What is wuxia?
The short answer (if you’re too lazy to read the rest):
Chinese martial arts fiction featuring heroism usually set in imperial China.
The long answer:
All of us must have seen some wuxia movies,famous ones being Crouching Tiger Hidden Dragon and Hero.While these are not ideal examples, they should give you a general idea.
A quick and dirty way to explain it is to compare it to Star Wars. Some people say Star Wars is wuxia in outer space, and they are right in a general sense. If you took the story of Star Wars, set it in the Chinese empire, replaced the Jedi with ‘xia’, replaced the light sabers with Chinese swords, replaced ‘the Force’ with Taoism/Chinese medicine/Chinese martial arts/etc., then the result would be indistinguishable from wuxia.
Sometimes, wuxia is translated as ‘tales of chivalry’. However wuxia stories are not ‘tales of chivalry’. ‘Chivalry’ is based on a medieval European code of conduct for knights, who were almost always of noble lineage, and was about maintaining the feudal system. Most wuxia heroes come from the peasant class, and would not mind taking the aristocracy down a notch. The ‘xia’ in ‘wuxia’ does not mean ‘chivalry’; it means standing up for what is right. To give you a sense of what ‘xia’ really means, note thatBatman’s Chinese name is ‘The Bat Xia’ and that Spiderman’s is ‘The Spider Xia’. Comic book superheroes are much closer than Sir Lancelot to being wuxia. Although the ‘xia’ are not vigilantes per se, they do take the law into their hands when crimes occur on their territories (or when it’s convenient for them).
If one must find an equivalent in medieval Europe, the obvious one is Robin Hood, though it should be noted that in Robin Hood, King Richard is usually depicted as a good guy, whereas in wuxia fiction, the emperor of China is generally, at best, a neutral party or a very grey character.
Although some wuxia stories are set in modern times, or even the future, most take place in the “Martial Arts World”; of Jianghu (literally “the land of rivers and lakes”) a counterpart culture of Imperial China. The Jianghu is a “shared universe”, populated by martial artists and monks, long-lost princes and beautiful princesses, thieves and beggars, priests and healers, merchants and craftsmen.
People of the Jianghu have their own laws and are only held accountable by other people of Jianghu. In this world, people value brotherhood, promises, vengeance, and righteousness. Here, one’s word is inviolable and one’s reputation is more important than life itself. When I was reading my first wuxia novel (“The Smiling, Proud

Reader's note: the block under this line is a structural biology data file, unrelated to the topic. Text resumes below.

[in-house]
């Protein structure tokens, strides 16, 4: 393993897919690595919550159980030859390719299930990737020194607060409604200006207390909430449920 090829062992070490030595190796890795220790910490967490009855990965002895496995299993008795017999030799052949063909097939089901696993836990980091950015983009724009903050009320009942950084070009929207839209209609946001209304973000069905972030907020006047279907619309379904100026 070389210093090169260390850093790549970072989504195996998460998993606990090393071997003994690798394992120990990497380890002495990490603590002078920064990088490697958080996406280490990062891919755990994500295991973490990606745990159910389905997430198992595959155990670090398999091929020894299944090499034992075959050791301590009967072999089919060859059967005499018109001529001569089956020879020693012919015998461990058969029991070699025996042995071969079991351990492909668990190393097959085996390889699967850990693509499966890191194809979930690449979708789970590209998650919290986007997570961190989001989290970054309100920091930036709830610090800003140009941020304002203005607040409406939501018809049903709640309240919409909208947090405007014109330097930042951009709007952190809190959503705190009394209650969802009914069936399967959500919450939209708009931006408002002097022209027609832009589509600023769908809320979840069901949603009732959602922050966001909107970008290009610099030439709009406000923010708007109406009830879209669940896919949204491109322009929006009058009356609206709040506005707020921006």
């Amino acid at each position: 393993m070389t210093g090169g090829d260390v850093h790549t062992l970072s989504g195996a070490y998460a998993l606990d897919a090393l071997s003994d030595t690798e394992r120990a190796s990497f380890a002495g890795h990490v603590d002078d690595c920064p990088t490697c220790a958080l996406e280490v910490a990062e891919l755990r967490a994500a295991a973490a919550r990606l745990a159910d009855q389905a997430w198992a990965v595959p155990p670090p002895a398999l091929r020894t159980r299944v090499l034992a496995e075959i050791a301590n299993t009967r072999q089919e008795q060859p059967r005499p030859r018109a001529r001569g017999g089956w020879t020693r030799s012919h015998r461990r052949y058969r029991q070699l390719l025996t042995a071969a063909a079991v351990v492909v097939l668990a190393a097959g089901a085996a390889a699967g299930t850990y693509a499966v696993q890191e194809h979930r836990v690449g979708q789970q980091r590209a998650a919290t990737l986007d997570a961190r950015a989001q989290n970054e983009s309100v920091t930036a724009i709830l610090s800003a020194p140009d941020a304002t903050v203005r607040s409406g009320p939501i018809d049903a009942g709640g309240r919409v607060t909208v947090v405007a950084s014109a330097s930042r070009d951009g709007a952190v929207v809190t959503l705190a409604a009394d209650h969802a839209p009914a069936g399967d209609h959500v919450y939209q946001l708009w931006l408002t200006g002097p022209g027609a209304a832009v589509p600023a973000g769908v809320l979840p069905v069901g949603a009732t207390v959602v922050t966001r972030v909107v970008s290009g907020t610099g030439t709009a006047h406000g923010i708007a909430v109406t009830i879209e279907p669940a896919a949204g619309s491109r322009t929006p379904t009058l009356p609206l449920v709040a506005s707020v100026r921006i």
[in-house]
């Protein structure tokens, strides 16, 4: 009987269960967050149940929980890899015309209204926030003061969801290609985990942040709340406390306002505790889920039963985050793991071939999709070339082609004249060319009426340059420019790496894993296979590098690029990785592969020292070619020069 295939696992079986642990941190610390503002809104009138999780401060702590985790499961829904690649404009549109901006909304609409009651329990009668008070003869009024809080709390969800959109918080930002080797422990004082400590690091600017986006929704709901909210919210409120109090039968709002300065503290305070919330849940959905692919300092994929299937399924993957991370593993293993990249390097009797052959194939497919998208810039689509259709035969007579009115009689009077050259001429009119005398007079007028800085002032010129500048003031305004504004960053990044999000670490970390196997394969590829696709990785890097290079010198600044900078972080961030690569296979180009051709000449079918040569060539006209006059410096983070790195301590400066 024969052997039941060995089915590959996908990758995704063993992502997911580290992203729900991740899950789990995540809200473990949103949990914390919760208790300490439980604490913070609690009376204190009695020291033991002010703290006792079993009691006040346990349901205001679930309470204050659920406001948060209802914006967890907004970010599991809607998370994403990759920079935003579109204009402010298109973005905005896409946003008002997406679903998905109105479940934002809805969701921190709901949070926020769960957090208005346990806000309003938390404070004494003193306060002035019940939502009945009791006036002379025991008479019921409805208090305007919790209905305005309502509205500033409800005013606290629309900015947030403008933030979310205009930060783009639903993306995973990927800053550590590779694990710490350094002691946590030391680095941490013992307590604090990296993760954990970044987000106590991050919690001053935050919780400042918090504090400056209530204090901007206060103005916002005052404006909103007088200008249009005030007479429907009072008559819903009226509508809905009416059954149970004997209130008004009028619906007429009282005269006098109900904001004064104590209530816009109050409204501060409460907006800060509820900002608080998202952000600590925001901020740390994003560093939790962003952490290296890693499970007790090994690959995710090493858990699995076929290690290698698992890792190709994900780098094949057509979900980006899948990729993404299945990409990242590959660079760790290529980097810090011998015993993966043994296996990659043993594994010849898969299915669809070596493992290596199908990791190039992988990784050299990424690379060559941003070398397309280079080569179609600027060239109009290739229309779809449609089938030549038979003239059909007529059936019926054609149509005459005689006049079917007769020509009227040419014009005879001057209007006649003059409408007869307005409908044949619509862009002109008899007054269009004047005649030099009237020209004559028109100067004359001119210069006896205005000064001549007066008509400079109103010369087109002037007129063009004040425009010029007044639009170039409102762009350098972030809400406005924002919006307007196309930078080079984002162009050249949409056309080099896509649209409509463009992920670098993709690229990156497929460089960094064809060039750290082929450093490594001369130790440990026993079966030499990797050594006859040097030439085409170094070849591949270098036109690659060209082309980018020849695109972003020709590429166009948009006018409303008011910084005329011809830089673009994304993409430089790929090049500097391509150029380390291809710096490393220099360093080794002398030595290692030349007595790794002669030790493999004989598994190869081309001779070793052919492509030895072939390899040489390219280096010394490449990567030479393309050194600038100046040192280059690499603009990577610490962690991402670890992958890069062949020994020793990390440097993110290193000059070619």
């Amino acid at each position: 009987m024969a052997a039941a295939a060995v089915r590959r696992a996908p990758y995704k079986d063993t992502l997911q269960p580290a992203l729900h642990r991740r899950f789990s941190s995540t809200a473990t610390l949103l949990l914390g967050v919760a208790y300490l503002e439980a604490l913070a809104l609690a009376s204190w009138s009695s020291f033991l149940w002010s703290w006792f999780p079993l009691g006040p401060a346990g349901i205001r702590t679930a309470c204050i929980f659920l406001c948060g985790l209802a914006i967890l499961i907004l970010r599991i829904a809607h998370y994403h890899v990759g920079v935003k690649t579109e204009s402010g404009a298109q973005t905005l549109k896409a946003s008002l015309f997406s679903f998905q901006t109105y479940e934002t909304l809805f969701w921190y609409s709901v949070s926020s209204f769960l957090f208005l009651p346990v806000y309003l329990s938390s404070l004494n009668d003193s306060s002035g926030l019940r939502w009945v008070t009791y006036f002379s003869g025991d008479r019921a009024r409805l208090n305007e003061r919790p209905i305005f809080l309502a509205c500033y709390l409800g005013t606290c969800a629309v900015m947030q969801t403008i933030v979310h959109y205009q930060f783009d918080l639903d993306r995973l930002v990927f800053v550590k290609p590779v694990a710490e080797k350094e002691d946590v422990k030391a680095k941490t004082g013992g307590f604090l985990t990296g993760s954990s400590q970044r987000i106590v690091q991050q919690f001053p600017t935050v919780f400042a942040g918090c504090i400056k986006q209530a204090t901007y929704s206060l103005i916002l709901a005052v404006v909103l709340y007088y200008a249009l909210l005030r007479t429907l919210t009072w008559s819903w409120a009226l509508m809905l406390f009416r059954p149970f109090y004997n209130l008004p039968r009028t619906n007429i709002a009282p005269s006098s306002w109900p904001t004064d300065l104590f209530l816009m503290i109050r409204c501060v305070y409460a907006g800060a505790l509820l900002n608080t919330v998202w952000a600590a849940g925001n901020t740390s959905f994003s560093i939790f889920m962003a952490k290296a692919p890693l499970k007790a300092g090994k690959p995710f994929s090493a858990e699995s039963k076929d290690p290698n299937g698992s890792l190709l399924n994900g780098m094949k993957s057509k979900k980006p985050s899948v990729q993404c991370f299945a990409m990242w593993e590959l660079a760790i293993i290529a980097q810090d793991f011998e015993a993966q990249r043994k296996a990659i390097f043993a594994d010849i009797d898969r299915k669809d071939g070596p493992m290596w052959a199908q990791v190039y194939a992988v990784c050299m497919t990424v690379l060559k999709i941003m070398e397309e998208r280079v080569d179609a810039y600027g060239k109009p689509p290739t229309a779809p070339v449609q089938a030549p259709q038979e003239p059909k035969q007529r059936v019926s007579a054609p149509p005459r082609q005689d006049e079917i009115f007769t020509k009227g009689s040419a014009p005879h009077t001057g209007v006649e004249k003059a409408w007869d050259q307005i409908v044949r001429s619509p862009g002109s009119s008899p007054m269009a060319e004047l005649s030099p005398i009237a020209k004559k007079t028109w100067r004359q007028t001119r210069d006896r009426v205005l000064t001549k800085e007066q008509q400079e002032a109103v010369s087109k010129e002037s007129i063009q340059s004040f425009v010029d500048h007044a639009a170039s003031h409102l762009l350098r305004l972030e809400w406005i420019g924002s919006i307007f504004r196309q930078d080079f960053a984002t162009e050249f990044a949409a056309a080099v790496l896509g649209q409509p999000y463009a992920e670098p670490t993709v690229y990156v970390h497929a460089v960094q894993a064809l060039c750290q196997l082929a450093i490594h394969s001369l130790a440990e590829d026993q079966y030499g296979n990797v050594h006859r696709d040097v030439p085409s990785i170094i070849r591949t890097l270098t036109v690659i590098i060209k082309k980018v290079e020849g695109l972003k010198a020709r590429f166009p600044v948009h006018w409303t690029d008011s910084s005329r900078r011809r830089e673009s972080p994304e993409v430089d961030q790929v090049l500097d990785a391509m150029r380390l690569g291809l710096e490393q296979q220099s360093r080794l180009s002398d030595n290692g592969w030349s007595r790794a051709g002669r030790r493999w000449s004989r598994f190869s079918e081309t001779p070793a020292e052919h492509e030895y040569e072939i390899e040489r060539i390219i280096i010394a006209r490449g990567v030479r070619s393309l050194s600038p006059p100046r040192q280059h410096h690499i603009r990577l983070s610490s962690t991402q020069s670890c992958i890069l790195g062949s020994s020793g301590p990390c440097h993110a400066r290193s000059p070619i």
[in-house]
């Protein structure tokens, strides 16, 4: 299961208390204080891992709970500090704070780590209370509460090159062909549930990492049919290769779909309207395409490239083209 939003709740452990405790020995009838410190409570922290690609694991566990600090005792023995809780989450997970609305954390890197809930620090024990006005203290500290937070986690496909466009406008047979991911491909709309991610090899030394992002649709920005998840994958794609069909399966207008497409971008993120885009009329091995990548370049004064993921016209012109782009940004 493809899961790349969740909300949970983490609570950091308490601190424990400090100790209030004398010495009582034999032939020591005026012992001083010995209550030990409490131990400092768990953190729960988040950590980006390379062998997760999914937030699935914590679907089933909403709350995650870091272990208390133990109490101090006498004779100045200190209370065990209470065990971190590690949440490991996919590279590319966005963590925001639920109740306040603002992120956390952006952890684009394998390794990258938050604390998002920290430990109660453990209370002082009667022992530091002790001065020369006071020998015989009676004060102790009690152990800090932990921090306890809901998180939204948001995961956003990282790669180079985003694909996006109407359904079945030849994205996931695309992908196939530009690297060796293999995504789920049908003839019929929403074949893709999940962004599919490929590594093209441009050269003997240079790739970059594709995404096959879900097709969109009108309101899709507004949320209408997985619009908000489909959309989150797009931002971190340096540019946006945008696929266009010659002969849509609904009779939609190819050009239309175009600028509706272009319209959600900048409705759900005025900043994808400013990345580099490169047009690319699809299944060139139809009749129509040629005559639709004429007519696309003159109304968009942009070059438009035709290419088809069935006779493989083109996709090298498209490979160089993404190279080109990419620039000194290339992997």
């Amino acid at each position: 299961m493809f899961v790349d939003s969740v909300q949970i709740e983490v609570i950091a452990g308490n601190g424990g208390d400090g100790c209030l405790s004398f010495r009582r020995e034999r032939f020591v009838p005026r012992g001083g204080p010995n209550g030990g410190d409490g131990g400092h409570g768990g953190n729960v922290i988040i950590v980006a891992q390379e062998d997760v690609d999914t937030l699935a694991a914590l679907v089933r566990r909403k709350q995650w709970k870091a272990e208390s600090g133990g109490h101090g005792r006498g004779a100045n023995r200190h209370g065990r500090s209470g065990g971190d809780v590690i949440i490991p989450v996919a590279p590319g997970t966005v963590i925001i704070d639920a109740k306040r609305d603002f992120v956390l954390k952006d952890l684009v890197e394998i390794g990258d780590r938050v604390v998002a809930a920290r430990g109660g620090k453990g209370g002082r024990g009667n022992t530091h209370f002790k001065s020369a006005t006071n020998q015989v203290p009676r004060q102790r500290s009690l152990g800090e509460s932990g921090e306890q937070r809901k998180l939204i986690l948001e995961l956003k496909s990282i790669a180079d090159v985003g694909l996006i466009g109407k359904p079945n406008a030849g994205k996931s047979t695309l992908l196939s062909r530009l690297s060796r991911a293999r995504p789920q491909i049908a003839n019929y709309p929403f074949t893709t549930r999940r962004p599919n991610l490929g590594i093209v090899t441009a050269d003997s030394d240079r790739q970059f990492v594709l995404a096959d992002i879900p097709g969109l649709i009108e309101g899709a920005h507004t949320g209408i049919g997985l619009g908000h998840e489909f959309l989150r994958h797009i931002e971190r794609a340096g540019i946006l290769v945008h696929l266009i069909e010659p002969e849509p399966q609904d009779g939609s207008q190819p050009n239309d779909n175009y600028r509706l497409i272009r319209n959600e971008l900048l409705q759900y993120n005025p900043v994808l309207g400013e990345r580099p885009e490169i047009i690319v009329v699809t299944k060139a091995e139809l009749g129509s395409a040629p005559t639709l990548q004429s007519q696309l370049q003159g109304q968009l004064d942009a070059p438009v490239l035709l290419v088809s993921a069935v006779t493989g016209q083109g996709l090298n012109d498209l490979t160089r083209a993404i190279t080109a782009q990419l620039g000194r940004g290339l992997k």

When I was reading my first wuxia novel (“The Smiling, Proud Wanderer” – Jin Yong), I honestly thought that these people were bat-shit crazy. I mean, one moment, they’d be sitting down, drinking and laughing like they were best buddies, and at the next, they’d be at each other’s throats. They admire and show respect to their enemies, but stab their own brothers in the back for power. And the value they give to their own lives, it makes you think the Jianghu is filled with suicidal maniacs.
But then, their way of living has this strange allure. There’s something about adventuring the world with your sworn brothers(not related by blood, a brother-from-another-mother kind of thing), staking your life in situations you know you shouldn’t butt in, but your conscience says otherwise, that makes you feel, maybe it wouldn’t be so bad to live like this.
So, that is basically my experience of the Jianghu. I don’t want to sound like I’m trying too hard to sell this, but I actually am, so there you go. It just gets to me that there is this fascinating portion of literature (or movies, whatever floats your boat) that very few people know about. In conclusion, what I’ve been blathering about for two pages boils down to; try wuxia, it’s fun.